In the years following the short but deep pandemic-induced recession, the U.S. housing market experienced a frenzied surge in prices driven by limited inventory, pent-up demand and a growing demand among consumers for more space.
But one other factor may be to blame: billions of dollars in stolen pandemic relief money from the Paycheck Protection Program, according to a new study conducted by researchers at the University of Texas.
The Paycheck Protection Program, or PPP, provided forgivable loans of up to $10 million to businesses if they retained their workers and maintained payroll during the pandemic.
Between April 2020 and May 2021, it distributed about $780.4 billion to more than 10 million businesses, according to government data.
The program was also rife with fraud. Estimates vary, but the inspector general of the Small Business Administration has projected the government lost at least $20 billion in potential fraud through the PPP.
Previous research from the University of Texas estimated an even higher figure of $116 billion.
"The magnitude of this fraud can have spillover and distortions on other parts of the economy," Sam Kruger, a finance professor at the University of Texas who co-wrote the study, told FOX Business. "You have potentially hundreds of billions of dollars of fraudulent pandemic relief flowing into pretty concentrated geographic areas."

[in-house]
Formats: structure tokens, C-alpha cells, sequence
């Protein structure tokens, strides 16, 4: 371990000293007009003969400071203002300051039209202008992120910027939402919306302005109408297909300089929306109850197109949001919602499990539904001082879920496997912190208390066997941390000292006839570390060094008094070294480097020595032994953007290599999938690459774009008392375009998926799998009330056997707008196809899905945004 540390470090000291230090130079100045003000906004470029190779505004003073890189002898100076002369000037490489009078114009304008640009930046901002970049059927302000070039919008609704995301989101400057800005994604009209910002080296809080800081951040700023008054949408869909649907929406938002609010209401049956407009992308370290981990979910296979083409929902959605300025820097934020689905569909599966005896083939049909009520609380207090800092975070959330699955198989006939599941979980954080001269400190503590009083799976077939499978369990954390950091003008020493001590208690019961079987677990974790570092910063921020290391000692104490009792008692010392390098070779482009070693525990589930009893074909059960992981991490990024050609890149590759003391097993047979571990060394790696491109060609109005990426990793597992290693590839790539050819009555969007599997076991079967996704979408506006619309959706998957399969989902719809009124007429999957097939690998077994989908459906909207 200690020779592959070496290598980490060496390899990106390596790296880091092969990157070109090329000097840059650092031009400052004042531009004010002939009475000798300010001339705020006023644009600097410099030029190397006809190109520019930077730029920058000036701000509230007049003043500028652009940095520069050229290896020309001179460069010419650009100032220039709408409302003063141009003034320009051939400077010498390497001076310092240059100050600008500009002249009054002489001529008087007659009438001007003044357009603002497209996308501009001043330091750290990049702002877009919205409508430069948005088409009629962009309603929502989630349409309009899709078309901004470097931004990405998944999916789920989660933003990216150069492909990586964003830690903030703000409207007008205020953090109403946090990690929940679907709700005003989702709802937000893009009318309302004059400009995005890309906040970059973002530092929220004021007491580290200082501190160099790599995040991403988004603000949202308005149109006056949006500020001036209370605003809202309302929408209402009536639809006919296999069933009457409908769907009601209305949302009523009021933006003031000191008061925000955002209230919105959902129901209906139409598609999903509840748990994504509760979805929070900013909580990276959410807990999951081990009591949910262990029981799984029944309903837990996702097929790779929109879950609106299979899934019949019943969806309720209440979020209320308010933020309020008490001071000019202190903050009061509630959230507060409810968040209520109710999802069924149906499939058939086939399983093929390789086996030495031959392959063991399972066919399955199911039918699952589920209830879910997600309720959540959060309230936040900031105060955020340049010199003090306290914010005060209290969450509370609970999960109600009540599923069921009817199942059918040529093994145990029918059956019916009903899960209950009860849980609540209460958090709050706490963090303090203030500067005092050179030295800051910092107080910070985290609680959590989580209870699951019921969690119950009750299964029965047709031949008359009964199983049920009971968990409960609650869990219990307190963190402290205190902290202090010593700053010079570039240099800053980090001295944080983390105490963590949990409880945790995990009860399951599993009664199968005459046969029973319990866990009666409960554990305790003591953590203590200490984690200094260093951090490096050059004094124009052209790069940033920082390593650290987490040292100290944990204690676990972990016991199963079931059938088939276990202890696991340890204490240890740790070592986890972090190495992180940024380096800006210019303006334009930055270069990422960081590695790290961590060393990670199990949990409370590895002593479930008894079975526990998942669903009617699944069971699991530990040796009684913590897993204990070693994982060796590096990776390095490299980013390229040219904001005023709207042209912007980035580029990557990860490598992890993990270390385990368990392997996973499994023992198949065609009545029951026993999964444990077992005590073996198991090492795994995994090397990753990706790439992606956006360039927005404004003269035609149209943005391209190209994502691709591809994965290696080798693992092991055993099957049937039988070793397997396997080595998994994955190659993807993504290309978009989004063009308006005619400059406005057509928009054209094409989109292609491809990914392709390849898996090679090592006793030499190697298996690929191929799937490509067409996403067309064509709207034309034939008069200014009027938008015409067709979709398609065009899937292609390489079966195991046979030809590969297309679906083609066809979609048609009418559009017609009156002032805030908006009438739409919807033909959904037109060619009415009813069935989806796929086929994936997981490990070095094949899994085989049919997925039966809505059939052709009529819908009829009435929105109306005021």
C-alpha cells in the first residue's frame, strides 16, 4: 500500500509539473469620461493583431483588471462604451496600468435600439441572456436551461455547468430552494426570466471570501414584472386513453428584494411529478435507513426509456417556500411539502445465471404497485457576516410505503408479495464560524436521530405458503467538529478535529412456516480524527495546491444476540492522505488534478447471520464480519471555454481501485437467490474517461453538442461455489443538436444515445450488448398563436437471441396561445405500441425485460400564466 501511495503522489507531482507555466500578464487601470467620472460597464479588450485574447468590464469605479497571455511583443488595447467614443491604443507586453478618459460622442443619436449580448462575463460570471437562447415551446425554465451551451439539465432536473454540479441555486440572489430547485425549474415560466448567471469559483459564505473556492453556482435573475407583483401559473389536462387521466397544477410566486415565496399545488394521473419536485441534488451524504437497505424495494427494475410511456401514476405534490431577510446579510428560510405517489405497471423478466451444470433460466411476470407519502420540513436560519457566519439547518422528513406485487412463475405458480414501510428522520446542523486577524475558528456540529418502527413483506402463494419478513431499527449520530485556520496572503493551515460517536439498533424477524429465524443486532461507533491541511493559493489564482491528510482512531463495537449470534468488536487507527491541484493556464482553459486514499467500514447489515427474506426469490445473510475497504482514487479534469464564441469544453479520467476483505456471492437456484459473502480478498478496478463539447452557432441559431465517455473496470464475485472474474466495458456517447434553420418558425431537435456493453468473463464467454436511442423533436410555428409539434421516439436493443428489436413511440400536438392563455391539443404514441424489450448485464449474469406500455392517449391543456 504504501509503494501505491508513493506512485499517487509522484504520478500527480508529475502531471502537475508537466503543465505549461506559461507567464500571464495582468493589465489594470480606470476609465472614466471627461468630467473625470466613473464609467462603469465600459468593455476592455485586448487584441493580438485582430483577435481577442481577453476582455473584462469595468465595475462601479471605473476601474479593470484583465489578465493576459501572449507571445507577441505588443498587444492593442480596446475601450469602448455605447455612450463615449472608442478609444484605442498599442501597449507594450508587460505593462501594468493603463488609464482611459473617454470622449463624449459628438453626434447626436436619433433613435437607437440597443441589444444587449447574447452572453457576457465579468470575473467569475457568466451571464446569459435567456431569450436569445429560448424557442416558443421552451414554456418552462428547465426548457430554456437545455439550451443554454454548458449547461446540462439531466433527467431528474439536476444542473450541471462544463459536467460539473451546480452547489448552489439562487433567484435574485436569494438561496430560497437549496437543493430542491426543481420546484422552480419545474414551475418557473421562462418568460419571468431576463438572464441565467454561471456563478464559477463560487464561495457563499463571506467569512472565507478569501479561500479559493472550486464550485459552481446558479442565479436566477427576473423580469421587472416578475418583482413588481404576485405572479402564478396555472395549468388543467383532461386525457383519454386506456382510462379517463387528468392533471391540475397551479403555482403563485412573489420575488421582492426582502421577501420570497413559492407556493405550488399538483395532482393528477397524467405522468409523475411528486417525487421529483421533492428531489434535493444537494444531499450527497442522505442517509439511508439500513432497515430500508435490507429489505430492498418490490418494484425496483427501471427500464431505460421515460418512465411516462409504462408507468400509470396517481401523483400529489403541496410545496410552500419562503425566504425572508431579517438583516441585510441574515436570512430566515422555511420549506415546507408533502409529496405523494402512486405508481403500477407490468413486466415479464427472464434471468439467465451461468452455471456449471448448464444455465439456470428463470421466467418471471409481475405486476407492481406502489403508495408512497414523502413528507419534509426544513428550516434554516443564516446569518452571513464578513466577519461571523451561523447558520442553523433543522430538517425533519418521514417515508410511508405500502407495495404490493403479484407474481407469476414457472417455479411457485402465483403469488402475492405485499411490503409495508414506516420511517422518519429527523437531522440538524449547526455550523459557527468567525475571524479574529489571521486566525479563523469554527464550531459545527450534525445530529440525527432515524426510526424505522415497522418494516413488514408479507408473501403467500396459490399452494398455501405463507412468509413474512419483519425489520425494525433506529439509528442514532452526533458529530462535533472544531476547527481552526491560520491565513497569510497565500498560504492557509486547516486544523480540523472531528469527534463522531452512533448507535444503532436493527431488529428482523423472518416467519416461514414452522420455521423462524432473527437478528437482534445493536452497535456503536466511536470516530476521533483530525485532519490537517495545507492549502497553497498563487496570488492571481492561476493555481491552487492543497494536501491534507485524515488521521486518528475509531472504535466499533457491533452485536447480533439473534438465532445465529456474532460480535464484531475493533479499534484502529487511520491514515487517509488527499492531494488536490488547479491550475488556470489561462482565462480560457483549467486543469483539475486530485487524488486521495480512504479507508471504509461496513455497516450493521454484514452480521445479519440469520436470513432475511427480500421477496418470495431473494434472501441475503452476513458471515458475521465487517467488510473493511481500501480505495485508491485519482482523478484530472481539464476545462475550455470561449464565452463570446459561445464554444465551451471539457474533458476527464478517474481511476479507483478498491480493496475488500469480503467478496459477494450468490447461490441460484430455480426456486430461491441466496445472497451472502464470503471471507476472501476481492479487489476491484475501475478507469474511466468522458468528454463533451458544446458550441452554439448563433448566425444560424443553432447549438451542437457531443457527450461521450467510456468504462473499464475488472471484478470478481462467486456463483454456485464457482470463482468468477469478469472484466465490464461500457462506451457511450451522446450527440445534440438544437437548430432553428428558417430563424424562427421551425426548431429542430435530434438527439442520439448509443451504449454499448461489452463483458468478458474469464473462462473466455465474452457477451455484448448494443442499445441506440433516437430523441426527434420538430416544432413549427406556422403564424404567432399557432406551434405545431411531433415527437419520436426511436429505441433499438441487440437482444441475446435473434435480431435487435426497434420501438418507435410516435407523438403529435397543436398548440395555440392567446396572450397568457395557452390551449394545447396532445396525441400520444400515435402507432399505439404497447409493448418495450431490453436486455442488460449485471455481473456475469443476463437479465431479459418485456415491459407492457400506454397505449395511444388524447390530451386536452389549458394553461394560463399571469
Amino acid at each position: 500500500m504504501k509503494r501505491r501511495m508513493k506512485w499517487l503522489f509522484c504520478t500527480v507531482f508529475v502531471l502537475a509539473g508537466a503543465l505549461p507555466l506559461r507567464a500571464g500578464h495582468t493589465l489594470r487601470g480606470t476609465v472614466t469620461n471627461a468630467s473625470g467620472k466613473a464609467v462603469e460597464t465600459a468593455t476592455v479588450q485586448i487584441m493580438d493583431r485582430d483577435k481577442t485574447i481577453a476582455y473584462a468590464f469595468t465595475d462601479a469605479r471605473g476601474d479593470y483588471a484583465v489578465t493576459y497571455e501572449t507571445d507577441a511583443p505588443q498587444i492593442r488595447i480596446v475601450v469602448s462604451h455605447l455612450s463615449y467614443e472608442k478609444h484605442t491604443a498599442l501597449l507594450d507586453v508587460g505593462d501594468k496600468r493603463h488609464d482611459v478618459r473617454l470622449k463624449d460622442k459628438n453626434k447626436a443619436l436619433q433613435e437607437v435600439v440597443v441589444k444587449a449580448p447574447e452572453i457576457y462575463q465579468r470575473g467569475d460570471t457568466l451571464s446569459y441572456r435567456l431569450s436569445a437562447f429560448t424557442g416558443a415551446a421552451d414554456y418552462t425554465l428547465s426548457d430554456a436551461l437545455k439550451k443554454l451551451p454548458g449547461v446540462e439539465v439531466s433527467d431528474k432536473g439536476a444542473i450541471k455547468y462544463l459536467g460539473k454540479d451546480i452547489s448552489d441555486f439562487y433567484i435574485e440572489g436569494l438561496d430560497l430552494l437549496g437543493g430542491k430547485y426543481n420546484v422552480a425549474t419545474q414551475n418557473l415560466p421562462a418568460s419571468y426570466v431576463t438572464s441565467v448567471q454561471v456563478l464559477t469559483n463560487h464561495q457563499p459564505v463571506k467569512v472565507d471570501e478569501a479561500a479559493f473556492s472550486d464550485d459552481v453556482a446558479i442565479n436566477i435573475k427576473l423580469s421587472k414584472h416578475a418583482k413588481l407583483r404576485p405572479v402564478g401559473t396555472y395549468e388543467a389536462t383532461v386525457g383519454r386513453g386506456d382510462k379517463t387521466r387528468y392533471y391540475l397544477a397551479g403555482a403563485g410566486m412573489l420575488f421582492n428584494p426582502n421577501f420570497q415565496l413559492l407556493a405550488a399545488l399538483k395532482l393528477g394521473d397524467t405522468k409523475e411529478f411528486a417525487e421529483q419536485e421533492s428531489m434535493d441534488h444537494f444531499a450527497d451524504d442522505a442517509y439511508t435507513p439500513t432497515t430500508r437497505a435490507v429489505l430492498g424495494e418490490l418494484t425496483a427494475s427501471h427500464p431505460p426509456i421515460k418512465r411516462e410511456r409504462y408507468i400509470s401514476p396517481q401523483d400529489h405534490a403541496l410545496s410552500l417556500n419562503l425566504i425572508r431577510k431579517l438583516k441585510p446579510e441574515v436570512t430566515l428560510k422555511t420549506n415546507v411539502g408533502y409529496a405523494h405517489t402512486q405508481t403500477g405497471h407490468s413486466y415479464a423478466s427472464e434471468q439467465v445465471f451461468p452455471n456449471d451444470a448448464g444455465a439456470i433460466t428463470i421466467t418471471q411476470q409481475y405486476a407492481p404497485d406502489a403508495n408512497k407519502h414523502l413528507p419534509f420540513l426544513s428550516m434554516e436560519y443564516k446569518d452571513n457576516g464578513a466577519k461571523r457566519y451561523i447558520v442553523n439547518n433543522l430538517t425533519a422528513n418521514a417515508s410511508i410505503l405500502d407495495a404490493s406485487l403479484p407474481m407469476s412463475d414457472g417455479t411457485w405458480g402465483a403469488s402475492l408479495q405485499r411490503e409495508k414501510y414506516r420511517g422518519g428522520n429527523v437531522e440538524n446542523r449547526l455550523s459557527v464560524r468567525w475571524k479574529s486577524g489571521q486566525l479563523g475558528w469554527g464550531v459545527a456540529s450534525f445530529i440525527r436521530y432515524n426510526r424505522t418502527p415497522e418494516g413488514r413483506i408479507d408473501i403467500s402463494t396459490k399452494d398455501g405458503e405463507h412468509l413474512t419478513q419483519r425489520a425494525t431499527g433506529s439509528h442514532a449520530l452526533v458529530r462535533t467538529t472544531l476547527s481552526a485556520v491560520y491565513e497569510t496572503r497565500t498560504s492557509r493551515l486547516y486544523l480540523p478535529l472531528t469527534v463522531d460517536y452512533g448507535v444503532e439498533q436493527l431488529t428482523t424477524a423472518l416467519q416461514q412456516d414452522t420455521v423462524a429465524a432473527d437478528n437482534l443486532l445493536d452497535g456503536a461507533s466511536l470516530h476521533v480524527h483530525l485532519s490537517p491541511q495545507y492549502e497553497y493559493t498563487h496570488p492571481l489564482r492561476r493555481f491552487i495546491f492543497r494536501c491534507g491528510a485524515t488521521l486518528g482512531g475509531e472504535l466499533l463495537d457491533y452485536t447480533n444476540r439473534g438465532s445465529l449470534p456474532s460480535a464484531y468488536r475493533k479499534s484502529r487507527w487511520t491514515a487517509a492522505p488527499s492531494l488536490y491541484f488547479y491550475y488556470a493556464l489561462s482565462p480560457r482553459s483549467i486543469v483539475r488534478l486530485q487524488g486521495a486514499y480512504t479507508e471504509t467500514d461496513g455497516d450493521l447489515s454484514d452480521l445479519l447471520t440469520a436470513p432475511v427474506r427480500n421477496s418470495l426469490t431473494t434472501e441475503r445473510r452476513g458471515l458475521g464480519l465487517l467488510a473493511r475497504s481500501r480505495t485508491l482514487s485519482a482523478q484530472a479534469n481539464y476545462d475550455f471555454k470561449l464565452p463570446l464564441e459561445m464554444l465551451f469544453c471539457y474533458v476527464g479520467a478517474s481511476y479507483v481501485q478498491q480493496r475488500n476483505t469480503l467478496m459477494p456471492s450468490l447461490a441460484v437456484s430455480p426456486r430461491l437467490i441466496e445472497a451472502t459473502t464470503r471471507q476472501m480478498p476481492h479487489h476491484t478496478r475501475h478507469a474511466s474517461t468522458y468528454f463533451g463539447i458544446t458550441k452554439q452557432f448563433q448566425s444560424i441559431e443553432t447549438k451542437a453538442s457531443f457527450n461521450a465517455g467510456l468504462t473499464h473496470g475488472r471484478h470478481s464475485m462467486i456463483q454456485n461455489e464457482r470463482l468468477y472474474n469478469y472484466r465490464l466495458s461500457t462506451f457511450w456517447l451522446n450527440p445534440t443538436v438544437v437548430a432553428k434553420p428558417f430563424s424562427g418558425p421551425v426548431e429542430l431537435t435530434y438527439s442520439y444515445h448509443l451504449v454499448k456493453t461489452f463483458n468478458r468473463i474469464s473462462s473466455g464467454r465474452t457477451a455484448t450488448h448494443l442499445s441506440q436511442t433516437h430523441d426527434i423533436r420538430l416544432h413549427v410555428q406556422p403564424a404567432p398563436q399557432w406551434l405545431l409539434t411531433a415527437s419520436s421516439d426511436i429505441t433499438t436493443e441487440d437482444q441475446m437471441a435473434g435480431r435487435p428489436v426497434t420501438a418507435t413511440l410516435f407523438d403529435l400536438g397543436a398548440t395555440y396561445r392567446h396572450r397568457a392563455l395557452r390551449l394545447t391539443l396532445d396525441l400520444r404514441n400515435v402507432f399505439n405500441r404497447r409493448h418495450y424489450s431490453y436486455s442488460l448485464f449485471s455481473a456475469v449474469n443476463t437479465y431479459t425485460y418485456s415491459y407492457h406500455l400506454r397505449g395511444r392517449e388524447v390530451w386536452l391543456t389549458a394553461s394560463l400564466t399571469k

Home prices skyrocketed after the early months of the pandemic.
In the two-year period between November 2019 and November 2021, prices jumped 24%, according to the Federal Reserve Bank of San Francisco. The researchers attributed the spike to the massive shift in remote work brought on by the pandemic.
But the latest research suggests that PPP fraud played a role in the price jump in certain areas and that people who stole PPP money were more likely to use it to purchase a home.
House prices in ZIP codes with a high concentration of PPP loan fraud were 5.7% higher than those in low-fraud ZIP codes, even when they were located within the same county.
"This effect is large relative to other proposed factors explaining house price growth during the COVID period," the authors wrote in the paper.
The study controlled for a number of variables, including land supply, prior house growth, population density, net migration and distance to central business districts, among others.
"At a really high level, the direct and kind of most obvious cost is if there are hundreds of billions of dollars of fraud that’s just direct money that is lost from the Treasury Department and, ultimately, from the pocket of taxpayers," Kruger said.
"What we find in this research is it’s even worse than that because, in addition to that direct cost, there are also important spillovers. People who bought houses in 2020 and 2021, and maybe even to an extent after, were competing with other buyers that had these kind of fraudulent funds.
"And then they have driven up housing costs and may have caused regular people who had nothing to do with the fraud to pay these inflated housing prices."